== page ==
Return from the Dead of a Class Society. The post-WWII rise of the American middle class to the point where Americans broadly felt that they lived in a middle-class (i.e., a class-free) society has now clearly been reversed and is well documented by the Congressional Budget Office. With home-ownership under attack by corrupt banks, jobs increasingly part-time, contracts being broken by both corporations and governments, unions weakened almost to the point of irrelevance, wages declining, pensions a dream of the past, and a massive new class of unemployed people simply written off as superfluous even as a new super-class of billionaire financial manipulators arises, there can no longer be any doubt that the U.S. is evolving backwards into a new class society that Marx would have no trouble recognizing.
Although Americans have of course always faced problems, U.S.society has been distinguished by “the American Dream,” the belief that progress toward equality, liberty, and peace would occur. These four trends–government acceptance of corporate corruption, corporate rule undermining democracy, the international use of force rather than persuasion, and the return from the dead of a class society predict the end of the American Dream. The probability of that sad prediction coming true is only strengthened by the evident decline ineducation; the alienation of Americans from participation in public affairs (reminiscent of the stereotypic “long-suffering Russian serf”) that hands victory on a silver platter to the exploitative international corporate elite (prime recipient of Iraq War largesse Halliburton, for example, is no longer a U.S. corporation); and a general refusal in American society to think about long-term consequences.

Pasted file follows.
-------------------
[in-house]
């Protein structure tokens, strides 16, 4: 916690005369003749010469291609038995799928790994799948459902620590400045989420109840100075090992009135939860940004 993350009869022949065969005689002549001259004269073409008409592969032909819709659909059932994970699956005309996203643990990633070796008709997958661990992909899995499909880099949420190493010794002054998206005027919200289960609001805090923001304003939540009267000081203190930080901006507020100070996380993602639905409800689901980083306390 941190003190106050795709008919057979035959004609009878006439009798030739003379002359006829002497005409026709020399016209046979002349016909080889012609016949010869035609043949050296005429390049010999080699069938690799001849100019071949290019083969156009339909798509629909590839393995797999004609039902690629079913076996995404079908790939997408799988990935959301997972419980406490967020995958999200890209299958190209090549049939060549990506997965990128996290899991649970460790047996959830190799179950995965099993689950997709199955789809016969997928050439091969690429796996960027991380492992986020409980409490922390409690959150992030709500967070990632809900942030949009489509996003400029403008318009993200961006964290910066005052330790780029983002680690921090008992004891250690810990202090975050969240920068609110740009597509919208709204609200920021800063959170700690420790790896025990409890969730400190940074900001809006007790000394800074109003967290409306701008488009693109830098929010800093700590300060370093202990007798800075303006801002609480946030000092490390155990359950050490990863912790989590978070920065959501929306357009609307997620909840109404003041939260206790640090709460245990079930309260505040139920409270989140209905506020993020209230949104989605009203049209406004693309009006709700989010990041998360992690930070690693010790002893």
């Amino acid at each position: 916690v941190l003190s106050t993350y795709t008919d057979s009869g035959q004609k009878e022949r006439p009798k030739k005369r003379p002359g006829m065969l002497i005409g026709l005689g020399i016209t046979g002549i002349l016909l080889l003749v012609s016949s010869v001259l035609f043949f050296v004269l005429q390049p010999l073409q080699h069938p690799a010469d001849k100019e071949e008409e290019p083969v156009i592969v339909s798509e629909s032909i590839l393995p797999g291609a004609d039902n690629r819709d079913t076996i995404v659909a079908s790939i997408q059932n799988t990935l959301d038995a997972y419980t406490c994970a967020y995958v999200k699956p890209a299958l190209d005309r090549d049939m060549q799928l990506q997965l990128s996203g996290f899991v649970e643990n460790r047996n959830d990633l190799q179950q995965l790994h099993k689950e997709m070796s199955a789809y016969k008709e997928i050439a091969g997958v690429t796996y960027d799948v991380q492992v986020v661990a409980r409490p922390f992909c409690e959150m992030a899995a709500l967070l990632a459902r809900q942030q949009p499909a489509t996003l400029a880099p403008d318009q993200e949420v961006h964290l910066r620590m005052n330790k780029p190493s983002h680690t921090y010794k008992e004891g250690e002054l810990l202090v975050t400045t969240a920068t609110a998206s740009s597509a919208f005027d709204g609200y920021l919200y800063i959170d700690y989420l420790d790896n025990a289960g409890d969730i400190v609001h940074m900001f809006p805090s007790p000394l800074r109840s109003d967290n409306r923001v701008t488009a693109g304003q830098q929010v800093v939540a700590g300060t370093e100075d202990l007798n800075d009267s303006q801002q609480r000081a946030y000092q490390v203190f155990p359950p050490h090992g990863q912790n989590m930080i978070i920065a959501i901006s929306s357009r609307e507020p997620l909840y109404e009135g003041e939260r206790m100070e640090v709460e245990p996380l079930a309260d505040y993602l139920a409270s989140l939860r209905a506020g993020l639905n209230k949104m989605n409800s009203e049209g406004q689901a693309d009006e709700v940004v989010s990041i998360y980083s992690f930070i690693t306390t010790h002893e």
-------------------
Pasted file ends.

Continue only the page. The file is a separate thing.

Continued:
Given the wealth of the country (if not of the population) and the historically demonstrated ability of U.S. society to rise to meet major challenges, this last point—the unwillingness of Americans to think about the long-term consequences of their behavior—may be the most serious weakness of all.
All of the four trends identified above are–from the perspective of a society that thinks only about the present, sneers at history, and forgets almost everything more than a few years old—very much long-term processes. Other fundamental threats to American security, most obviously global warming, are considerably longer-term processes. If one cannot even remember the S&L crisis, how can one see the shift by Washingtontoward acceptance of financial crime? In a few years, will Americans have forgotten that diplomacy used to be the method of choice for exercising influence in the world? Will Americans be watching drone warfare in our own skies as the whole world copies the U.S.innovation of illegally bombing with drones wherever it wants? Will corporations be openly handing voters envelopes filled with cash to make “democracy” function “properly?”
Before Americans can figure out how to correct this decline in their fortunes, they will have to recognize the nature of the decline that has occurred over the last generation so they can see the impact of current behavior on future prospects.